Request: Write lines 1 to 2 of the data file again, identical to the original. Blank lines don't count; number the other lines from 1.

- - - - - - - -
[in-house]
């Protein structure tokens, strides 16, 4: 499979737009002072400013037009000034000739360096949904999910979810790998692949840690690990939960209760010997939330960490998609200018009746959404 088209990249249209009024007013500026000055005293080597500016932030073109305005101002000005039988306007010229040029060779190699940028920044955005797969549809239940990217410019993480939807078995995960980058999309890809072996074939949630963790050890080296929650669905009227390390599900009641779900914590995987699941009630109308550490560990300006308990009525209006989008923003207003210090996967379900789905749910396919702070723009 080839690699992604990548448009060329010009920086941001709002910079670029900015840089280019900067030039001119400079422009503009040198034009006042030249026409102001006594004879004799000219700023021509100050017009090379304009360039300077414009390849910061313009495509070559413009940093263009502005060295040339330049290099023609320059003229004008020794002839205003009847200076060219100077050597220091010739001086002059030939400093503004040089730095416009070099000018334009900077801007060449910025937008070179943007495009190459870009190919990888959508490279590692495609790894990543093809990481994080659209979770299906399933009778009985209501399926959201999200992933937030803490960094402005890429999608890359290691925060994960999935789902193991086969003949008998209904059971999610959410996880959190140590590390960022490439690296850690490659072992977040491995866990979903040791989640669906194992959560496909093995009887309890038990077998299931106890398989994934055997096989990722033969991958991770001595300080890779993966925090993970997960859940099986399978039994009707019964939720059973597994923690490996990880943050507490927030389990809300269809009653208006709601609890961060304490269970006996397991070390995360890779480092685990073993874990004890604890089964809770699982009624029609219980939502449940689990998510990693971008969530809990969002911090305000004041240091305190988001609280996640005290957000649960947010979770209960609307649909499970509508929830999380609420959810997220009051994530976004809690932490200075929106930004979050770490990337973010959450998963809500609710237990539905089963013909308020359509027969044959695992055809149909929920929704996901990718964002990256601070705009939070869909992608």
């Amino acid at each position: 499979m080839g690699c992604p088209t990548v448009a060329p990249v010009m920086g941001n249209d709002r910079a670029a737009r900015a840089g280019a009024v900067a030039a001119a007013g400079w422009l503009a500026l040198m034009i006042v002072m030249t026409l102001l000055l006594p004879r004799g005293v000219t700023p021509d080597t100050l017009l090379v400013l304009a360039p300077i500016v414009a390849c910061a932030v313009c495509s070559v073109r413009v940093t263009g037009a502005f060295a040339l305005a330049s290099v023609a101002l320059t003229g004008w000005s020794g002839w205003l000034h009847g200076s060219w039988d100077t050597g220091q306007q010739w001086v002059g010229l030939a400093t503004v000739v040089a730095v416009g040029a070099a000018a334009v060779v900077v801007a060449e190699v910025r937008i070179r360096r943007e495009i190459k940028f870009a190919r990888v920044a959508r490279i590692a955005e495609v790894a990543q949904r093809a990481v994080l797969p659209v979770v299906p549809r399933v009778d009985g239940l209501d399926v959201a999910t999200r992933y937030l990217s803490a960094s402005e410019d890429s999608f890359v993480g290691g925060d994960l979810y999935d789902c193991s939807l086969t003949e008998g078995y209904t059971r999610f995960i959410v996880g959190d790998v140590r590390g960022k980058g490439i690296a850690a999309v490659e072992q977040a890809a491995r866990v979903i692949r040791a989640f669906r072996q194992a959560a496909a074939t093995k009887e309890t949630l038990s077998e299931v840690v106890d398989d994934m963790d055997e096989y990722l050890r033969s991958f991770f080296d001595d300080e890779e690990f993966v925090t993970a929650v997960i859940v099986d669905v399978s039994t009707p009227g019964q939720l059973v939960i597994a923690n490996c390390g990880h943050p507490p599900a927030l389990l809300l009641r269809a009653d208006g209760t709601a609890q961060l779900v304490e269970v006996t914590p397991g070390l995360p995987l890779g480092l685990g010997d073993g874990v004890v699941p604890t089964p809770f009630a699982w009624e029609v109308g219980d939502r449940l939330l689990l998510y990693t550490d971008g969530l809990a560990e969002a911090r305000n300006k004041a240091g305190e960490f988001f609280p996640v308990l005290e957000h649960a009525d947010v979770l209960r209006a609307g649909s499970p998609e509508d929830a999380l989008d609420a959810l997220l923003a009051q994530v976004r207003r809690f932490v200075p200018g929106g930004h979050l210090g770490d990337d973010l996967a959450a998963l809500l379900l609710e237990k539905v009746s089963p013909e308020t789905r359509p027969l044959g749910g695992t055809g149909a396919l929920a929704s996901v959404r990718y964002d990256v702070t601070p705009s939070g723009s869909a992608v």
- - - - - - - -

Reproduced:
[in-house]
């Protein structure tokens, strides 16, 4: 499979737009002072400013037009000034000739360096949904999910979810790998692949840690690990939960209760010997939330960490998609200018009746959404 088209990249249209009024007013500026000055005293080597500016932030073109305005101002000005039988306007010229040029060779190699940028920044955005797969549809239940990217410019993480939807078995995960980058999309890809072996074939949630963790050890080296929650669905009227390390599900009641779900914590995987699941009630109308550490560990300006308990009525209006989008923003207003210090996967379900789905749910396919702070723009 080839690699992604990548448009060329010009920086941001709002910079670029900015840089280019900067030039001119400079422009503009040198034009006042030249026409102001006594004879004799000219700023021509100050017009090379304009360039300077414009390849910061313009495509070559413009940093263009502005060295040339330049290099023609320059003229004008020794002839205003009847200076060219100077050597220091010739001086002059030939400093503004040089730095416009070099000018334009900077801007060449910025937008070179943007495009190459870009190919990888959508490279590692495609790894990543093809990481994080659209979770299906399933009778009985209501399926959201999200992933937030803490960094402005890429999608890359290691925060994960999935789902193991086969003949008998209904059971999610959410996880959190140590590390960022490439690296850690490659072992977040491995866990979903040791989640669906194992959560496909093995009887309890038990077998299931106890398989994934055997096989990722033969991958991770001595300080890779993966925090993970997960859940099986399978039994009707019964939720059973597994923690490996990880943050507490927030389990809300269809009653208006709601609890961060304490269970006996397991070390995360890779480092685990073993874990004890604890089964809770699982009624029609219980939502449940689990998510990693971008969530809990969002911090305000004041240091305190988001609280996640005290957000649960947010979770209960609307649909499970509508929830999380609420959810997220009051994530976004809690932490200075929106930004979050770490990337973010959450998963809500609710237990539905089963013909308020359509027969044959695992055809149909929920929704996901990718964002990256601070705009939070869909992608």